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The term App is short for the extinct bird Apteryx (left).

“I am an apteryx, a large flightless bird with hairy feathers.”

~ An apteryx (before going extinct)

An app is a thingie you put on your thingie — er, your smartphone — to get it to do smart things.


No one wrote apps for that!

As a smartphone is really just a glorified computer, the history of apps must go back to the early days of computing, when the computer was a refrigerator-sized assembly of printed circuit boards, fans to keep it from overheating, and tiny backplane wires soldered on top to try to get it to do the same thing twice in a row.

In those days, the marketeers started asking, "What is the application for this?" — meaning, "How in Hell are we ever going to sell them?" Engineering, on the other hand, had no time for such questions. It was spending all its time trying to devise ways for the machine to finish booting before the read heads wore all the way through the surface of the disk. The way to sell them, surely, was to tell the customer how proud he would feel when he got it to its feet without no console error messages at all.

The first-ever app was keyed in, in less than an hour, on the eighteen toggle switches on the front of the computer. It imparted the earth-shaking delight of seeing clever things happen on the twelve tiny light bulbs just above. However, there was no app storage. If you wanted to run the same app tomorrow, and did not want to key it in again, you kept the computer and its fans running all night. Electricity was expensive in those days but, fortunately, no one knew how expensive.

After all these problems were solved, real apps began to develop. Even the early apps were life-changing:

  • Pong let you play table tennis against your computer, by using the light pen to guide the ball. The scientists who wanted to use the computer to "run some numbers" simply had to wait their turn.
  • VisiCalc was a pathbreaking app that let a computer display a spreadsheet. Change any number and — groan! — the computer would chug through the entire page and change the other numbers to fit, sometimes in less than a minute.

The success of these apps increased the call for more — perhaps, someday, a typewriter that let you do something other than rip the paper out, ball it up, and throw it in the trash when your typos exceeded the available supply of Tipp-X.® Unfortunately, there was not enough memory to think about processors processing anything but numbers.

Apps today[edit]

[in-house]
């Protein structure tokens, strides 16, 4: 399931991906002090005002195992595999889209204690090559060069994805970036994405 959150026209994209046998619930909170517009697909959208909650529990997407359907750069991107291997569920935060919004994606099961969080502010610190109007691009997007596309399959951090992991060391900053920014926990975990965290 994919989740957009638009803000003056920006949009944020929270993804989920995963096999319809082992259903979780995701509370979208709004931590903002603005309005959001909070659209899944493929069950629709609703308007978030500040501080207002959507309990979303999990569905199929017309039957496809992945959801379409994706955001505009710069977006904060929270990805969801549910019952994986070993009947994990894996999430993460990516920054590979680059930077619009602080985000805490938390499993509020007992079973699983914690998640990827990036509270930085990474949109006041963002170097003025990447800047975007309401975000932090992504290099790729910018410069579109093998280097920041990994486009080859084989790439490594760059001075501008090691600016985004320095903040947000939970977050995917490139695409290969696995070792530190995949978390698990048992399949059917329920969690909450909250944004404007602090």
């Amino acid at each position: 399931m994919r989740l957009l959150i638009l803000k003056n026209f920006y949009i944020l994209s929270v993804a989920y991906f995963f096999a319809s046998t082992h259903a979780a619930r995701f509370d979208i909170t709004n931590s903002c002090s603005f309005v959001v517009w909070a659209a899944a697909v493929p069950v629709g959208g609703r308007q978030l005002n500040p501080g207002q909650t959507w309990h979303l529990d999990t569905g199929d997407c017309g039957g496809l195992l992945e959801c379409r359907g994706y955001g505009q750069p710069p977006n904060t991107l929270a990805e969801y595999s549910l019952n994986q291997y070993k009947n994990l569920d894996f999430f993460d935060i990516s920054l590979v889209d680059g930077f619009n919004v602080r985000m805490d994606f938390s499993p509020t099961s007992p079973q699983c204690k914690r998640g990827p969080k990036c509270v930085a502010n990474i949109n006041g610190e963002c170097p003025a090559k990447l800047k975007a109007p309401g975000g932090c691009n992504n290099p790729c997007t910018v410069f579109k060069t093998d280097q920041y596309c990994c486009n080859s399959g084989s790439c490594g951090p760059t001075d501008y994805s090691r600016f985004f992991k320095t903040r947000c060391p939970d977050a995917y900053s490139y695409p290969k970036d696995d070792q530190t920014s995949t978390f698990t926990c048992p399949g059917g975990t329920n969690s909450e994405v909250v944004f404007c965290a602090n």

Fast forward to the modern era, as one writes when one is pretending one is writing a screenplay rather than an Uncyclopedia article. That refrigerator is now small and light enough to be in a pocket or on a belt clip, the tiny wires soldered onto the outside are gone, and it is not hot to the touch (except when the batteries are defective). However, modern users, like their grandparents, are still wondering, "What can I do with this?"

Through the wonder of apps, that glass piece of flatbread in your pocket can do a multiplicity of different things, so that you don't have to pack so many separate pieces of flatbread that people would think you were really glad to see them. Apps play music, surf the web, do all the things you used to do at the desktop to tune out your spouse, meaning you can now tune out your spouse anywhere.

Apps each come in an .APX (APteryX) file, which anyone can install in a cellphone even when one doesn't intend to. Apps have access to the myriad powers of the cellphone, such as to determine where you are, where you are headed, and how fast; to make a phone call to their creator; and to use text-to-speech to tell their creator exactly what kind of sales pitch would be most effective on you, and what type of woman would be most likely to make you abandon the day's errands and fail to return home.

Commercial businesses race to get cellphone users to install apps. It is no longer enough to surf the internet to find out what they have to say; you need to let them plant program code inside your cellphone. Then they can use the computer, camera, and microphone to determine what you probably want to hear. In this way, pioneers like Jeff Bezos envisioned building a machine that would "figure out what you want to buy before you realize it" and talk you into it if you resist. They are the modern equivalent of the Rings of Power with which Sauron conquered the Kings of Western Jeunesse.

One app to rule them all,
One app to find them,
One app to bring them all
And in the darkness, bind them.

—The Dark LORD

It would be tempting to ask Earth's only apteryx what he thinks of this state of affairs deriving from his name. Only, he's extinct, dying childless as well as interstate in Over 9000 B.C..

See also[edit]